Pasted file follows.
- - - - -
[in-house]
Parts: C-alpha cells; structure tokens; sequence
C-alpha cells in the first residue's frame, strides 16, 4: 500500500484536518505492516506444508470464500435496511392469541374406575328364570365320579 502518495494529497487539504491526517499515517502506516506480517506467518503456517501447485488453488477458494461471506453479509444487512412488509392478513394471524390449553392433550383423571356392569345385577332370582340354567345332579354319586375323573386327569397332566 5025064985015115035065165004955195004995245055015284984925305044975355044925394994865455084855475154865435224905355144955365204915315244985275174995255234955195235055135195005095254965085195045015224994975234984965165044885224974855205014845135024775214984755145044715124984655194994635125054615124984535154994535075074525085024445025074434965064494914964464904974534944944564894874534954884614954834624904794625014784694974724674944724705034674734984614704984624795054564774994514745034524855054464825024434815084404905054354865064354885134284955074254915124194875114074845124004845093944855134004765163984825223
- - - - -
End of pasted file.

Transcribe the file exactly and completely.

[in-house]
Parts: C-alpha cells; structure tokens; sequence
C-alpha cells in the first residue's frame, strides 16, 4: 500500500484536518505492516506444508470464500435496511392469541374406575328364570365320579 502518495494529497487539504491526517499515517502506516506480517506467518503456517501447485488453488477458494461471506453479509444487512412488509392478513394471524390449553392433550383423571356392569345385577332370582340354567345332579354319586375323573386327569397332566 5025064985015115035065165004955195004995245055015284984925305044975355044925394994865455084855475154865435224905355144955365204915315244985275174995255234955195235055135195005095254965085195045015224994975234984965165044885224974855205014845135024775214984755145044715124984655194994635125054615124984535154994535075074525085024445025074434965064494914964464904974534944944564894874534954884614954834624904794625014784694974724674944724705034674734984614704984624795054564774994514745034524855054464825024434815084404905054354865064354885134284955074254915124194875114074845124004845093944855134004765163984825223